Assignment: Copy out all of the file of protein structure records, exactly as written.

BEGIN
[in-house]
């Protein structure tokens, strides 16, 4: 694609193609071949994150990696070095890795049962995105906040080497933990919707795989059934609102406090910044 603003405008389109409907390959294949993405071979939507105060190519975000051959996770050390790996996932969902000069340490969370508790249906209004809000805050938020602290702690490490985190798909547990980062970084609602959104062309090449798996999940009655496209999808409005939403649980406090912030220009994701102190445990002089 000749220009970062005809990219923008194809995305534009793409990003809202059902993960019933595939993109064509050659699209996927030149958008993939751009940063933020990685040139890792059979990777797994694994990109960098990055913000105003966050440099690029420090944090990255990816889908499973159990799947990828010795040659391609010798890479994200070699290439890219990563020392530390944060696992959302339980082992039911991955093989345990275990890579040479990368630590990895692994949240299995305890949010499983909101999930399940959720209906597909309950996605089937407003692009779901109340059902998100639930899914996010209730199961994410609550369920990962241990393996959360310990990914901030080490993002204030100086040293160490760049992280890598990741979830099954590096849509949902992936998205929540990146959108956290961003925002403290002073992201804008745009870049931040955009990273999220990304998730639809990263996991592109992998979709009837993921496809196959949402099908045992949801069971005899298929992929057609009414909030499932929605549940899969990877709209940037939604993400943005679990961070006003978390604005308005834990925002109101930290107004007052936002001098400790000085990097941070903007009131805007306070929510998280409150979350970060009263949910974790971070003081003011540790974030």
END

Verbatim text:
[in-house]
């Protein structure tokens, strides 16, 4: 694609193609071949994150990696070095890795049962995105906040080497933990919707795989059934609102406090910044 603003405008389109409907390959294949993405071979939507105060190519975000051959996770050390790996996932969902000069340490969370508790249906209004809000805050938020602290702690490490985190798909547990980062970084609602959104062309090449798996999940009655496209999808409005939403649980406090912030220009994701102190445990002089 000749220009970062005809990219923008194809995305534009793409990003809202059902993960019933595939993109064509050659699209996927030149958008993939751009940063933020990685040139890792059979990777797994694994990109960098990055913000105003966050440099690029420090944090990255990816889908499973159990799947990828010795040659391609010798890479994200070699290439890219990563020392530390944060696992959302339980082992039911991955093989345990275990890579040479990368630590990895692994949240299995305890949010499983909101999930399940959720209906597909309950996605089937407003692009779901109340059902998100639930899914996010209730199961994410609550369920990962241990393996959360310990990914901030080490993002204030100086040293160490760049992280890598990741979830099954590096849509949902992936998205929540990146959108956290961003925002403290002073992201804008745009870049931040955009990273999220990304998730639809990263996991592109992998979709009837993921496809196959949402099908045992949801069971005899298929992929057609009414909030499932929605549940899969990877709209940037939604993400943005679990961070006003978390604005308005834990925002109101930290107004007052936002001098400790000085990097941070903007009131805007306070929510998280409150979350970060009263949910974790971070003081003011540790974030």